GSA Connects 2021 in Portland, Oregon

Paper No. 108-7
Presentation Time: 3:15 PM


TAI UDOVICIC, Christian1, GONZALES, Johnelle K.1, RUIZ, Juan A.1, EDWARDS, Christopher1, HABERLE, Christopher1, FARRAND, William2 and BANDFIELD, Joshua L.2, (1)Astronomy and Planetary Science, Northern Arizona University, NAU BOX 6010, Flagstaff, AZ 86011, (2)Space Science Institute, Boulder, CO 80301

Daytime infrared observations of planetary bodies are sensitive to surface roughness which complicate illumination conditions at micron to meter scales. Pioneering work by Bandfield et al. (2016) revealed that illuminated surfaces on the Moon may be 100—200 K warmer and remain thermally isolated from shadowed surfaces only centimeters away. This anisothermality significantly influences observed emitted radiance so much that repeat thermal observations of the same surface at the same local time may differ by upwards of 20 K depending on the observing geometry. Since emitted thermal radiance is similar in magnitude to reflected solar radiance in the 3.0 micron region at lunar daytime temperatures, roughness poses a significant challenge for thermal corrections and spectral interpretations of the OH/H2O 3 μm feature (Bandfield et al., 2018).

Here we present an update to the bi-directional roughness thermal model developed in Bandfield et al. (2016, 2018). Updates to the model include an optimized vectorial raytracing function that computes illumination conditions of synthetic surfaces, producing computationally efficient lookup tables of the likelihood of illumination of surface facets with specific slope, azimuth orientations. The illumination statistics computed by the model are body-agnostic and scale-independent, allowing them to be applied to a variety of planetary bodies (current efforts concern the Moon, Mars, Phobos, Bennu, and other asteroids). This model will be released as an open source Python package called Roughness, which will facilitate rough surface modeling for bodies throughout the solar system.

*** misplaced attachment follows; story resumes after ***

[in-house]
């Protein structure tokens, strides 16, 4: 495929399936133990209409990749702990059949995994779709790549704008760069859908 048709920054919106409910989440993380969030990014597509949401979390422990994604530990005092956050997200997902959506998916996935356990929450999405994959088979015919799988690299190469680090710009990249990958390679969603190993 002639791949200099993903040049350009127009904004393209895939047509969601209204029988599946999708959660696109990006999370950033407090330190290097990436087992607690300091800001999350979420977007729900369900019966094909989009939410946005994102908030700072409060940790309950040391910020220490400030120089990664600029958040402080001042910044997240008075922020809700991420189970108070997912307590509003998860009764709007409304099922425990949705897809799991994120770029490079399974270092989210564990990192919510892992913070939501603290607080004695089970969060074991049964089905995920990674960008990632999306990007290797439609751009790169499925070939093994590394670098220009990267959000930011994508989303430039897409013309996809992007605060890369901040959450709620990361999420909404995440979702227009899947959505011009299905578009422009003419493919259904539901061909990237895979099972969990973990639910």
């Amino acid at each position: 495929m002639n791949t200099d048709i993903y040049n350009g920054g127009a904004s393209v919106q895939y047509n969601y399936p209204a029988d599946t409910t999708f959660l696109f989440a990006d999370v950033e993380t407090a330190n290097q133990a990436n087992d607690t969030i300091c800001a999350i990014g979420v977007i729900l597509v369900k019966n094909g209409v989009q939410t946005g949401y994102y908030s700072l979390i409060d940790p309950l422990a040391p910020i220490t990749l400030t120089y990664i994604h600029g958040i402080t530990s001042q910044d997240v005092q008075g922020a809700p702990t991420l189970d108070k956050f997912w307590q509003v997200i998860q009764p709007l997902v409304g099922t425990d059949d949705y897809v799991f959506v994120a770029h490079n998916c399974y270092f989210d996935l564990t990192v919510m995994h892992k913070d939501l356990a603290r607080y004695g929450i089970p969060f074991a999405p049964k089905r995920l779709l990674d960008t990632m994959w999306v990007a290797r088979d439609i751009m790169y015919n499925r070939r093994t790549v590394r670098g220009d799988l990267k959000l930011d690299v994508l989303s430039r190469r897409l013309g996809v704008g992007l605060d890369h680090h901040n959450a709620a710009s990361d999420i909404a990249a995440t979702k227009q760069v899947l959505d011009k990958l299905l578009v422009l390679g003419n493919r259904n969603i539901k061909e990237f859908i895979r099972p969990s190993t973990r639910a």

Here, we apply a radiative equilibrium thermal model to validate the Roughness model under lunar daytime conditions. We show good agreement between our model predictions and Diviner measured brightness temperatures. We also apply our first principles thermal model to the task of removing the thermal tail that masks the 3 μm feature in Moon Mineralogy Mapper spectra. Our results suggest that diurnal variability observed in previous studies of the 3 μm feature could be an artifact of untamed roughness effects. Our work provides key constraints on the nature of equatorial lunar volatiles and underscores the importance of accounting for roughness in infrared observations of planetary surfaces.